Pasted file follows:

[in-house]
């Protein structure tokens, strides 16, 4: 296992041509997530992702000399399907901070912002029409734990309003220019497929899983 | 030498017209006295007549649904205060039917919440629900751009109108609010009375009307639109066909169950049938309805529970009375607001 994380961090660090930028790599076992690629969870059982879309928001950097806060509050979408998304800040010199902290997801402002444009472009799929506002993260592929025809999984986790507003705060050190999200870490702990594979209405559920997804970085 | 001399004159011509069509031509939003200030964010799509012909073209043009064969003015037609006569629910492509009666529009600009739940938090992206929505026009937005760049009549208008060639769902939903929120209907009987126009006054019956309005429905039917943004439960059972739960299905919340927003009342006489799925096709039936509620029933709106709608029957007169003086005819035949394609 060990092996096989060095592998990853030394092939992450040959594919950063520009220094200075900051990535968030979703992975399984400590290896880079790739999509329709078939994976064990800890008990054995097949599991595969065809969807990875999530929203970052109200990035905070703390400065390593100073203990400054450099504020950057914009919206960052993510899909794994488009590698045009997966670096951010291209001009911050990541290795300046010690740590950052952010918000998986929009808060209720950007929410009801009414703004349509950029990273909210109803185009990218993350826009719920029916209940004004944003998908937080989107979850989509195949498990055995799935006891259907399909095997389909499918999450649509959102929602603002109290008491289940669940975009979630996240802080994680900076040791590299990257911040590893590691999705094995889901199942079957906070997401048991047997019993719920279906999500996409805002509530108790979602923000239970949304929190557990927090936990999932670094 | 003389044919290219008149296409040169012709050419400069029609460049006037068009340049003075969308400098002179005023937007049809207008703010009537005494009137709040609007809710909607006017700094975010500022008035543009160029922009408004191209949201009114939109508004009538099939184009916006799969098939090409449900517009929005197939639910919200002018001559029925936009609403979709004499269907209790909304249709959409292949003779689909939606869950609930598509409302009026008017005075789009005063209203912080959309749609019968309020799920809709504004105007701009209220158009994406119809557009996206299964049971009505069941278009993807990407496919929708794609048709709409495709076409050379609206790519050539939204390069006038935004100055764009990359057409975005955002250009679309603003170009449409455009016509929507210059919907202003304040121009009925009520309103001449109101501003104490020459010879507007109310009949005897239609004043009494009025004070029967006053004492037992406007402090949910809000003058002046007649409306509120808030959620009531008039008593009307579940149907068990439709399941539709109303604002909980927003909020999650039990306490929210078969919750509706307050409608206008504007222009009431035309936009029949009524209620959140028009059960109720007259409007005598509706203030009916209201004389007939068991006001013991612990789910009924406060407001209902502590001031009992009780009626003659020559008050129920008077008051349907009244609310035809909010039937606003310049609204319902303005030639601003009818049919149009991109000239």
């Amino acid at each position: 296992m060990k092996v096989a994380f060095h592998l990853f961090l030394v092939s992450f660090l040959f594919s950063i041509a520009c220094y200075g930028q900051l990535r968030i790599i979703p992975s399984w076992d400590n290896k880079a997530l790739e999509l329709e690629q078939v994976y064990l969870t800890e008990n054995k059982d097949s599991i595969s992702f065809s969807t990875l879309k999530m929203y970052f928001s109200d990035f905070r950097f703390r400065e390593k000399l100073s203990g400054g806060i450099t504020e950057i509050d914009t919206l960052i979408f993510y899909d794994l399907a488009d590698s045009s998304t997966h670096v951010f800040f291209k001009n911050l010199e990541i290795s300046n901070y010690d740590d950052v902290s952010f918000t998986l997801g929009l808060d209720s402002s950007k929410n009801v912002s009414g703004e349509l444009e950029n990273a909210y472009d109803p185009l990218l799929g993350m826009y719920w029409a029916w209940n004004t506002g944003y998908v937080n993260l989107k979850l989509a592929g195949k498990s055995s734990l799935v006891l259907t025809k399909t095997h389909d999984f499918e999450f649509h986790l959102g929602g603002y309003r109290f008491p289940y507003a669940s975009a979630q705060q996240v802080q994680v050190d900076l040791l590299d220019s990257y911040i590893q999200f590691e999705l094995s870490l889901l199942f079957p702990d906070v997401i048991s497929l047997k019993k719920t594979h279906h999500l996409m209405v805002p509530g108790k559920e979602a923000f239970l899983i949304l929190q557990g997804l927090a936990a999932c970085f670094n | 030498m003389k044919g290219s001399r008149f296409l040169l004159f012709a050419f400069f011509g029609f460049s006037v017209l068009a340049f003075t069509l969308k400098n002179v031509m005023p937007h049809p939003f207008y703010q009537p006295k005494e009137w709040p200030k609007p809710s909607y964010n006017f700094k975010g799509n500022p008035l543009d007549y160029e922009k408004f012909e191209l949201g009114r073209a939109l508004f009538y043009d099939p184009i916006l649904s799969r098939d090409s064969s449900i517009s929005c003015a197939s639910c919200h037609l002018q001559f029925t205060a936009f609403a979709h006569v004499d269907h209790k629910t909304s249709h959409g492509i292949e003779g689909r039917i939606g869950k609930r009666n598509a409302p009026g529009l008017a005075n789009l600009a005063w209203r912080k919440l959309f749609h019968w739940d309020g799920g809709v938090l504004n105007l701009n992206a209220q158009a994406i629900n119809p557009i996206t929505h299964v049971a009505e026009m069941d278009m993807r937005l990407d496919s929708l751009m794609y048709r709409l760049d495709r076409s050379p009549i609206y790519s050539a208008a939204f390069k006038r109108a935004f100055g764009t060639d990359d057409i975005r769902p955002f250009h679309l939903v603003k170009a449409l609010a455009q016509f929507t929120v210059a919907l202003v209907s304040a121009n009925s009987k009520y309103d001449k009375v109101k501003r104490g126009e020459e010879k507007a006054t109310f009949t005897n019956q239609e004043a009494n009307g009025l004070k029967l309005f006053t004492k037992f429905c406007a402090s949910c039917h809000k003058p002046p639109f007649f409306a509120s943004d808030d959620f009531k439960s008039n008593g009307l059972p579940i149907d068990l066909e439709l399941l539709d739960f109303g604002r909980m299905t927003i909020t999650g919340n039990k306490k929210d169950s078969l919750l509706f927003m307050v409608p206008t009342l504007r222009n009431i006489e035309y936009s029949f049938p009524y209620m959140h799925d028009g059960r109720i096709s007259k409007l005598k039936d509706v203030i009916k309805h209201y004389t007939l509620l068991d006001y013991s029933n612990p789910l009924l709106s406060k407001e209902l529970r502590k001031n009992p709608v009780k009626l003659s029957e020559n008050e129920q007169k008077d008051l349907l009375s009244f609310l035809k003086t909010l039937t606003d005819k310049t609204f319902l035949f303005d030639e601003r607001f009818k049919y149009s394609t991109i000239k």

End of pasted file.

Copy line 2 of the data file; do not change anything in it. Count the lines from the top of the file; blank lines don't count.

């Protein structure tokens, strides 16, 4: 296992041509997530992702000399399907901070912002029409734990309003220019497929899983 | 030498017209006295007549649904205060039917919440629900751009109108609010009375009307639109066909169950049938309805529970009375607001 994380961090660090930028790599076992690629969870059982879309928001950097806060509050979408998304800040010199902290997801402002444009472009799929506002993260592929025809999984986790507003705060050190999200870490702990594979209405559920997804970085 | 001399004159011509069509031509939003200030964010799509012909073209043009064969003015037609006569629910492509009666529009600009739940938090992206929505026009937005760049009549208008060639769902939903929120209907009987126009006054019956309005429905039917943004439960059972739960299905919340927003009342006489799925096709039936509620029933709106709608029957007169003086005819035949394609 060990092996096989060095592998990853030394092939992450040959594919950063520009220094200075900051990535968030979703992975399984400590290896880079790739999509329709078939994976064990800890008990054995097949599991595969065809969807990875999530929203970052109200990035905070703390400065390593100073203990400054450099504020950057914009919206960052993510899909794994488009590698045009997966670096951010291209001009911050990541290795300046010690740590950052952010918000998986929009808060209720950007929410009801009414703004349509950029990273909210109803185009990218993350826009719920029916209940004004944003998908937080989107979850989509195949498990055995799935006891259907399909095997389909499918999450649509959102929602603002109290008491289940669940975009979630996240802080994680900076040791590299990257911040590893590691999705094995889901199942079957906070997401048991047997019993719920279906999500996409805002509530108790979602923000239970949304929190557990927090936990999932670094 | 003389044919290219008149296409040169012709050419400069029609460049006037068009340049003075969308400098002179005023937007049809207008703010009537005494009137709040609007809710909607006017700094975010500022008035543009160029922009408004191209949201009114939109508004009538099939184009916006799969098939090409449900517009929005197939639910919200002018001559029925936009609403979709004499269907209790909304249709959409292949003779689909939606869950609930598509409302009026008017005075789009005063209203912080959309749609019968309020799920809709504004105007701009209220158009994406119809557009996206299964049971009505069941278009993807990407496919929708794609048709709409495709076409050379609206790519050539939204390069006038935004100055764009990359057409975005955002250009679309603003170009449409455009016509929507210059919907202003304040121009009925009520309103001449109101501003104490020459010879507007109310009949005897239609004043009494009025004070029967006053004492037992406007402090949910809000003058002046007649409306509120808030959620009531008039008593009307579940149907068990439709399941539709109303604002909980927003909020999650039990306490929210078969919750509706307050409608206008504007222009009431035309936009029949009524209620959140028009059960109720007259409007005598509706203030009916209201004389007939068991006001013991612990789910009924406060407001209902502590001031009992009780009626003659020559008050129920008077008051349907009244609310035809909010039937606003310049609204319902303005030639601003009818049919149009991109000239």